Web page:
September 16, 2020
Olive Morris ( 26 th June 1952- 12 July 1979 )
Community leader, feminist, activist, campaigner for racial justice
The protests sparked by the death of George Floyd in May 2020, and the subsequent global Black Lives Matter gatherings; have encouraged me to share with you some information about my cousin and mentor Olive Morris.
Olive Morris was born in St. Catherine, Jamaica on the 26th January 1952. She emigrated to London, England with her parents, when she was nine years old where she lived and grew up. Olive was very involved in the Women’s Movement in the United Kingdom and she co-founded the Organization of Women of African and Asian Descent in London. Olive also joined the youth wing of the British Black Panther movement. This organization later became the Black worker’s movement. Olive was also concerned with the right of all people to shelter and housing. She fought for the rights of the unsheltered and homeless. Olive was a student at Manchester university and she loved her time there. Whilst in Manchester she co- founded the Manchester Black Women’s co- operative. Olive passed away of Non-Hodgkins Lymphoma aged 27 years on 12 th July 1979. Before she died, she held my hand and whispered something to me. You can read what she said in my poem below.
Child of my father’s sister.
Luminous in heart and spirit.
Olive Morris who didn’t like her name
and so asked my family to call her Madge.
A fighter for Women’ s rights.
Founder of the Organization of Women of African and Asian descent and,
Founder of Brixton Black Women’s Group.
In Manchester she helped to start the Black Women’s Mutual Aid Group and the Black Women’s cooperative.
A member of the British Black Panther Movement.
A fighter for peoples rights.
Olive lived in Brixton, south London in an empty house.
The house had stood empty for a long time.
Olive was a student
She needed somewhere to live so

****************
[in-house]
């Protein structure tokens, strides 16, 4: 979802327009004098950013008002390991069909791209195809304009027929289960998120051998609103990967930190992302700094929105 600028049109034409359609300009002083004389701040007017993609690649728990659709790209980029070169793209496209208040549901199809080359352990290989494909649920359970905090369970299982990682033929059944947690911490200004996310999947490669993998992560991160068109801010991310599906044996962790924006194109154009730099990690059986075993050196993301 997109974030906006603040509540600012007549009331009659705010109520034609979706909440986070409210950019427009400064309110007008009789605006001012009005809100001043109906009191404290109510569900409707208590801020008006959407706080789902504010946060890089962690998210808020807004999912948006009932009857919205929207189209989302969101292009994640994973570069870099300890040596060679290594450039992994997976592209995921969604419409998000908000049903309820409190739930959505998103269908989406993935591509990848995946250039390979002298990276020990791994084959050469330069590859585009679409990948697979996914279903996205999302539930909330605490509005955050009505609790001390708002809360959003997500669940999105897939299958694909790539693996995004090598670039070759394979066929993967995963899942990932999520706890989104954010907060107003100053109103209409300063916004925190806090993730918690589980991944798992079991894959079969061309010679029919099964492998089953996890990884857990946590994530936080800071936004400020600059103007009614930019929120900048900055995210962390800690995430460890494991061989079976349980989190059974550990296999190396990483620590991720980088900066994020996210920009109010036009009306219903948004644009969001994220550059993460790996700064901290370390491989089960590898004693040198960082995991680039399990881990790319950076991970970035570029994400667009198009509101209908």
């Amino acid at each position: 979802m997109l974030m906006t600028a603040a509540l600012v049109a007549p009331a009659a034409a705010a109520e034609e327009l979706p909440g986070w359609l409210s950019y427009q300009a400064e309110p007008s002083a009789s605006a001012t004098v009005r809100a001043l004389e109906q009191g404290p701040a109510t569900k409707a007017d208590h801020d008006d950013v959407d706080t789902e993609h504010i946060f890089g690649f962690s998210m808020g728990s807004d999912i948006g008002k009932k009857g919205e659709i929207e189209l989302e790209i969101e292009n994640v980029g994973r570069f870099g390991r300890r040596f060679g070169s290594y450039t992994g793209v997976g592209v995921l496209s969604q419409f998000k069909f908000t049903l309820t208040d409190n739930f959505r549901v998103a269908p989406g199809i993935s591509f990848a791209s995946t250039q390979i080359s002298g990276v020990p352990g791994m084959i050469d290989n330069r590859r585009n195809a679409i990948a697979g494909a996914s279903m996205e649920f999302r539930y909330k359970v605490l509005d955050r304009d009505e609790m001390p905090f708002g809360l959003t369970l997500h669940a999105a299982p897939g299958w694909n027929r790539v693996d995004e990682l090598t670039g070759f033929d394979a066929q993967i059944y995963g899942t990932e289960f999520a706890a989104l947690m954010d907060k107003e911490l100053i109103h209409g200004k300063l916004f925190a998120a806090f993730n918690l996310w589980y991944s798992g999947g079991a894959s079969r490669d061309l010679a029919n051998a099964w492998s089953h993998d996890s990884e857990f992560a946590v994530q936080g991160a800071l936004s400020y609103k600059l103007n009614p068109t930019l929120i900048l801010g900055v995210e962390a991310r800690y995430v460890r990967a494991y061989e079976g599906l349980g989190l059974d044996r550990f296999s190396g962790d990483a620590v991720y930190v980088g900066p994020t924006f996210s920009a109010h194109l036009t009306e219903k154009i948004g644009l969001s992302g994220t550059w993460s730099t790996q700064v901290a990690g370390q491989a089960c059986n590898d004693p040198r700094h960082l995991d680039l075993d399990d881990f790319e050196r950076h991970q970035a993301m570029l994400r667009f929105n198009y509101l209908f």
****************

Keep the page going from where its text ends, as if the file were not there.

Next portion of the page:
She squatted the property.
She decided to live in the empty house.
We her family who loved her.
Visited her there.
Visited her at her squat in Brixton.
My mother, father, me and my sister.
My father took her picture.
He goes unacknowledged.
Olive was photogenic.
We chatted about all sorts of things.
Education, resilience, travel, politics
What it is to be a strong woman.
Then one day
Olive said she had a pain in her lower back.
She said it was probably cancer and she laughed,
and so did we.
We dismissed it immediately.
She ate cereal out of a blue plastic bowl.
She was a humble person with a short soft fro and
A brilliant white smile.
She had been to China.
We knew this as she had told us that she was going.
“Here you are she said.”
She had brought me a rhodium tipped nib fountain pen.
She knew I liked to write so she brought me this gift.
From her visit to China.
She had loved the visit and brought something for each of us.
I was touched as I knew she didn’t have a lot of money.
She had put everything into her China trip.
There was a small piece of Chinese jade
and some pictures for my brothers and sisters.
Olive was some years older than me.
She was born in 1952.
She loved me.
She saw me.
Asked me to carry on her work.
Whispered this to me when I leaned close,
to her bed, when she was travelling to the other place,
dying and close to the end.
“You are clever.”
“Use your gifts to carry on my work.”
“You can do It.”
“You have what it takes”
This is what she said.
Quietly, so no one else heard,
The words that were meant for me.
She smiled at me then,
although it was difficult.